Conveyor belts are a common sight in most modern warehouses, proving the perfect solution for the transportation of goods saving time, costs, and manual labour. In this blog we look at the history of where it all started and the journey to now.
The very first notion of conveyor belts dates back as early as 1795, where mechanical systems were used instead of electric. These systems used a wooden frame and had belts made of rubber and fabric. They were mainly used in the agricultural industry by farmers needing to move large amounts of grain to save on hard back breaking work.
History of early inventions
But in 1892 Thomas Robins began working on numerous inventions that resulted in a conveyor belt used to transport coal, ores, and other related materials that started the foundations of the modern conveyor system.
In 1902 Sandvik, a Swedish engineering company, started producing the very first steel conveyor belts and in 1905 Irish born but English based engineer Richard Sutcliffe invented conveyor belts intended for use in coal mines. This was a revolution for the mining industry in its efficiency.
Innovations continued with a big change in 1913 when Henry Ford introduced the assembly line to the conveyor belt system, transforming the world of mass production.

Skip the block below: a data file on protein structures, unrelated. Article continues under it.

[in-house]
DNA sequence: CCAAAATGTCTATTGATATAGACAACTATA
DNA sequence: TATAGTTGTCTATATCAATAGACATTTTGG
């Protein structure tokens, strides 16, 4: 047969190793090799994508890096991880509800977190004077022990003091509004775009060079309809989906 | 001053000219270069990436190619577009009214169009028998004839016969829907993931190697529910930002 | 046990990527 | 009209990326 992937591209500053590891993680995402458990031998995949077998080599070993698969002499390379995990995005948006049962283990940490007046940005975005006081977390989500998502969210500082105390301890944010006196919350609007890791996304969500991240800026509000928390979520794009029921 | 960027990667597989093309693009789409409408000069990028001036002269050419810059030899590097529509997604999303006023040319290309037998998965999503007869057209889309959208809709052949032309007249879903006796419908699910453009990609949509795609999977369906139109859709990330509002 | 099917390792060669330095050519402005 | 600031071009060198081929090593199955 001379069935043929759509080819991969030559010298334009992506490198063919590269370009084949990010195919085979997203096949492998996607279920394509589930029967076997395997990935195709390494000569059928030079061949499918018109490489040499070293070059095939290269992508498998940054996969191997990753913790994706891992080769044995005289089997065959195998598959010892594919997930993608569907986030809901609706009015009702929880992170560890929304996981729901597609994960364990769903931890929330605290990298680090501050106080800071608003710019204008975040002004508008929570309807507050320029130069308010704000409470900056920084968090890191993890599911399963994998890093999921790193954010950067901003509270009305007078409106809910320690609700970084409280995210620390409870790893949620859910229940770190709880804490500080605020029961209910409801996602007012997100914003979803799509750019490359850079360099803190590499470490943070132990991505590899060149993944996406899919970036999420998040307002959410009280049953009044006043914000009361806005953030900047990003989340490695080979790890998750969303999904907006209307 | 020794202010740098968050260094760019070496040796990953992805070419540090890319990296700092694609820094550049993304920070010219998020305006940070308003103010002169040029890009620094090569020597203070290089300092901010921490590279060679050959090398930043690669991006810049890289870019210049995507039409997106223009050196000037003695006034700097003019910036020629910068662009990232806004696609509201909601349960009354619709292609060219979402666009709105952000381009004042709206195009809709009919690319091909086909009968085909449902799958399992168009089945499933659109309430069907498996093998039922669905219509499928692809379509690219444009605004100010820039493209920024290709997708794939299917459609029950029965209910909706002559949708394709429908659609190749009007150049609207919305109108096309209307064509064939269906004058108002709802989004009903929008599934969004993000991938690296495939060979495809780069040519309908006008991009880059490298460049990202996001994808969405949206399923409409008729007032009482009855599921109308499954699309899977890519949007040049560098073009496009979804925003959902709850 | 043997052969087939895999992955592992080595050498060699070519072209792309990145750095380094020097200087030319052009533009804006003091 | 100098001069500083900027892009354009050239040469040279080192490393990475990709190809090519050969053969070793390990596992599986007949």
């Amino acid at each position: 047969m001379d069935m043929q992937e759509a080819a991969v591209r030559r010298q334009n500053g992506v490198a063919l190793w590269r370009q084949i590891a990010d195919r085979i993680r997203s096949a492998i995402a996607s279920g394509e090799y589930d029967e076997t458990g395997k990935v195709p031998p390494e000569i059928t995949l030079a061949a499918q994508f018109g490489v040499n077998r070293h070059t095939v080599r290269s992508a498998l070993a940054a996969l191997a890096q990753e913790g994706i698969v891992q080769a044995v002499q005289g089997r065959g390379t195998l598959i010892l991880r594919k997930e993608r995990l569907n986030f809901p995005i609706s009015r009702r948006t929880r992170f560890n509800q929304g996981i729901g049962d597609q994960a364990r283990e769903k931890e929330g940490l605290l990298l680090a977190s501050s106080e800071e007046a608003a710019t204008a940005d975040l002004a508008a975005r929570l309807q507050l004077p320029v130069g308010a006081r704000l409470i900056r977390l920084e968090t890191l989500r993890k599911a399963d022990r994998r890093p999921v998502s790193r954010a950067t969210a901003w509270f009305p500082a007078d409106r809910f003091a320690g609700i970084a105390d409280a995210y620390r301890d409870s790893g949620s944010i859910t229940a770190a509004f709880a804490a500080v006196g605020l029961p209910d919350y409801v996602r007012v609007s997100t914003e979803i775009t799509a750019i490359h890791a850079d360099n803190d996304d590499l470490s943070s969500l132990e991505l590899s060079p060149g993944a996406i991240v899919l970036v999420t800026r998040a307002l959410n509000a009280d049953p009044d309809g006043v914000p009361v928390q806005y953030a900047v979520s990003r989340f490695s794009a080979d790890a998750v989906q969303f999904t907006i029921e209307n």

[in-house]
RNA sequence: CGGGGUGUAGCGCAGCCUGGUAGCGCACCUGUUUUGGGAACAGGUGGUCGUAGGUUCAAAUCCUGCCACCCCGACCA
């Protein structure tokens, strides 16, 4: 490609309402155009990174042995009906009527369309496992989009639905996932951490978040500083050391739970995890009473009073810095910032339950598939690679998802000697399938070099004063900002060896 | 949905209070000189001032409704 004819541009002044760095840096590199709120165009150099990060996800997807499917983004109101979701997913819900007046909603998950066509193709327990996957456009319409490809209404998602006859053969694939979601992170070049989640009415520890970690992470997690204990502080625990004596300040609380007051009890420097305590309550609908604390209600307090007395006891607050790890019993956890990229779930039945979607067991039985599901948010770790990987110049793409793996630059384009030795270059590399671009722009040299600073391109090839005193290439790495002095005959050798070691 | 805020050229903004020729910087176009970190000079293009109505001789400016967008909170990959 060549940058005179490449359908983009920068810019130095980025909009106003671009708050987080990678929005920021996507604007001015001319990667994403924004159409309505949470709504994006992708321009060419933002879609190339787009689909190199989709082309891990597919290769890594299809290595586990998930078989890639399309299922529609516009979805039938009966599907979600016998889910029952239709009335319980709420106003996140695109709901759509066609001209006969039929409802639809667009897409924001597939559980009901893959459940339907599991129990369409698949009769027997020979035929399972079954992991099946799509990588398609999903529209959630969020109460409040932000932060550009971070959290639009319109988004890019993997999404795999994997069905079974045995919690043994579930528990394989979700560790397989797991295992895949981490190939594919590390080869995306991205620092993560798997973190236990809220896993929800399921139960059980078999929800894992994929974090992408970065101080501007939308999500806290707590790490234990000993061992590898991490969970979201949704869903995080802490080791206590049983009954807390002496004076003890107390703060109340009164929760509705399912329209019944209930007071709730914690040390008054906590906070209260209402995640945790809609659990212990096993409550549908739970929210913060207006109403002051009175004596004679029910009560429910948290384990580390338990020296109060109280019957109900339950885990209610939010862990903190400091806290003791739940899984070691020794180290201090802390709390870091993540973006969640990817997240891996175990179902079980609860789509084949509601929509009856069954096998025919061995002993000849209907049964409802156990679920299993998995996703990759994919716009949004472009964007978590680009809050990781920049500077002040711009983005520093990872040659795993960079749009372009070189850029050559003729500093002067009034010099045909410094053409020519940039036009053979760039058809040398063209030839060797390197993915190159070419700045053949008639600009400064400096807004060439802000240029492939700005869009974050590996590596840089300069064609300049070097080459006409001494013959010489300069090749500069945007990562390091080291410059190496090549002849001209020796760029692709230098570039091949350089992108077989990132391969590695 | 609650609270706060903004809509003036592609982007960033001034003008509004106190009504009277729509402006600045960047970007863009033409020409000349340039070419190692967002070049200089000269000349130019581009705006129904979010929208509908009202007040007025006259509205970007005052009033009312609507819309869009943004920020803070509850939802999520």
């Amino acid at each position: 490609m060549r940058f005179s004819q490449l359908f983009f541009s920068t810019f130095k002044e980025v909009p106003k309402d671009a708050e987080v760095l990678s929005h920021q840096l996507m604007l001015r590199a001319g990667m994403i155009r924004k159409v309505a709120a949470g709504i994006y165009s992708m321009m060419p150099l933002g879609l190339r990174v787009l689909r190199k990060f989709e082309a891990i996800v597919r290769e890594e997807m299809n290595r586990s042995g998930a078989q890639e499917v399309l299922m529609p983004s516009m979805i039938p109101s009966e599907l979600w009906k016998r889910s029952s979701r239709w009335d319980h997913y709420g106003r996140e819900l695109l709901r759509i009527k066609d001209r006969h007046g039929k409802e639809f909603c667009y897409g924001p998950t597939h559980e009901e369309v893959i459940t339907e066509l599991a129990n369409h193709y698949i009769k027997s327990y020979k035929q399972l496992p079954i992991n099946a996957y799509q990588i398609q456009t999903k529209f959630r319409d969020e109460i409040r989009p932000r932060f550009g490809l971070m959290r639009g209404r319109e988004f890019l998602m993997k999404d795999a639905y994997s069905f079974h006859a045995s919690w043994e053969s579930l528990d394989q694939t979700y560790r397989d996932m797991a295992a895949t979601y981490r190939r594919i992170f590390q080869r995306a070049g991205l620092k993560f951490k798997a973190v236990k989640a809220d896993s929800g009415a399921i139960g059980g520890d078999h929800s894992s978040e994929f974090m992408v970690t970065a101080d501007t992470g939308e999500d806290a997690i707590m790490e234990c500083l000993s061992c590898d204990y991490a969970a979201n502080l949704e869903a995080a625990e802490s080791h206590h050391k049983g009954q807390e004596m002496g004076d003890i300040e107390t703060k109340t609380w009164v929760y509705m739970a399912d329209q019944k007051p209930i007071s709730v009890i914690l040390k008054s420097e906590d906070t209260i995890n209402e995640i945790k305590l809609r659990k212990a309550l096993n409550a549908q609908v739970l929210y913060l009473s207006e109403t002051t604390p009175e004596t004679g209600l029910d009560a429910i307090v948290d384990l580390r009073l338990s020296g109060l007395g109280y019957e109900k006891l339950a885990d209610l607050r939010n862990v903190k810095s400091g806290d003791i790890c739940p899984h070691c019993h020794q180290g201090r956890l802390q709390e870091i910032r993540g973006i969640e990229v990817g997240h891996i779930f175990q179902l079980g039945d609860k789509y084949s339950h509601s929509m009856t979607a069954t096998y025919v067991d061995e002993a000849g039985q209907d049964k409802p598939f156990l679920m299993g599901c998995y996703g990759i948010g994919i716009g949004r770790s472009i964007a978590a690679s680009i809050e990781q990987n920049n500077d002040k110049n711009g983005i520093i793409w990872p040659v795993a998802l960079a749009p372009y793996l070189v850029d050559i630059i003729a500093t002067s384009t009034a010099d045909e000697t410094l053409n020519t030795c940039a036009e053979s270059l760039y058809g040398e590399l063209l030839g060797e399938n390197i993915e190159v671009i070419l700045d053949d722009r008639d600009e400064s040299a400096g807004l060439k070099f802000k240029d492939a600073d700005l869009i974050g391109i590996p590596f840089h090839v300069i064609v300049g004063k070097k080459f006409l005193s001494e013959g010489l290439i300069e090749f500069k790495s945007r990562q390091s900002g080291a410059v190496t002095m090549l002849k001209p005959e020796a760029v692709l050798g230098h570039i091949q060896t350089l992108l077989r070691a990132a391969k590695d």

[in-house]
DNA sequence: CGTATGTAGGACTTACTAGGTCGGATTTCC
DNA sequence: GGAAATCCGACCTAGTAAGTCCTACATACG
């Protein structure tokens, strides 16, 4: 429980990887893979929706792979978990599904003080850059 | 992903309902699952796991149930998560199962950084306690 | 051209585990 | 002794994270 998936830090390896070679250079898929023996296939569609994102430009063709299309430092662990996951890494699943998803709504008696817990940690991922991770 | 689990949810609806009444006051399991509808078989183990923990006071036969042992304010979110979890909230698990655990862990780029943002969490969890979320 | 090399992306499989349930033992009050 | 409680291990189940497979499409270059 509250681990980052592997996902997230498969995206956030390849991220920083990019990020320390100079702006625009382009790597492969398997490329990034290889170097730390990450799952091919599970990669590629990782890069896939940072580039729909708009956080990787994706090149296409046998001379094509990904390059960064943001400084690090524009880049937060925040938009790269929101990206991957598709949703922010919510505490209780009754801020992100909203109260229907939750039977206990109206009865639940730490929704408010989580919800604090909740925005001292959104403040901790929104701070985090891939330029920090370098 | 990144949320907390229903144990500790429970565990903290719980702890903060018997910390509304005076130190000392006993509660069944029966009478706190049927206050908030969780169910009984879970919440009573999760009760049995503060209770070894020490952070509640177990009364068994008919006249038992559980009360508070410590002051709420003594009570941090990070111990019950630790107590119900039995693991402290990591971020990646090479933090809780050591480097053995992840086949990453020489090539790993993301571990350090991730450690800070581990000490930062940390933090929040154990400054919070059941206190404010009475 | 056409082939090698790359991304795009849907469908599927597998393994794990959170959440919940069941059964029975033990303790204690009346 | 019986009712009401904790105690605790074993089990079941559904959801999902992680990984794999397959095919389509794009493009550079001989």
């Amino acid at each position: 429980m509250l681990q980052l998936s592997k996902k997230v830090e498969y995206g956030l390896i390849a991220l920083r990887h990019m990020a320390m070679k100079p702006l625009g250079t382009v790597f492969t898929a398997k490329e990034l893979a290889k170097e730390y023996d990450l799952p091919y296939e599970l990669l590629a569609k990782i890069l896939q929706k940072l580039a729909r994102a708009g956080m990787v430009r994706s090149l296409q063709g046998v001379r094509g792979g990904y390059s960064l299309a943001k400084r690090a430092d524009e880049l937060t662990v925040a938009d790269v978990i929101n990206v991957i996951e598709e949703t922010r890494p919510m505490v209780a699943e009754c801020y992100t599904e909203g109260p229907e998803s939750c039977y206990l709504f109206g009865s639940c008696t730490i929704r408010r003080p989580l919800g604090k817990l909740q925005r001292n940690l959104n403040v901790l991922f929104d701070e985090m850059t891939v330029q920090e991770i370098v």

And again, jumping up to 1957 when the B. F. Goodrich Company patented a more durable conveyor belt called the Turnover Conveyor Belt System that incorporated a half twist in the belt during operation meaning both sides were exposed to wear and tear being they would last longer.
First plastic modular belt
In 1975, a Louisiana based company called Intralox paved the way for plastics in conveyor belts when they patented the first plastic modular belt. This was ground-breaking for the food production industry as the rust and corrosion that built up on metal belts were unsafe for the transportation of food goods.
Up to the modern day and plastic belts contain polypropylene, polyethylene or acetal thermoplastics. They can travel round corners, along inclines and declines, and can be optimised with robotic automation. Conveyor belts have come a long way in their history!
For more information on modern conveyor belts and how to add automation to your warehouse, please contact us.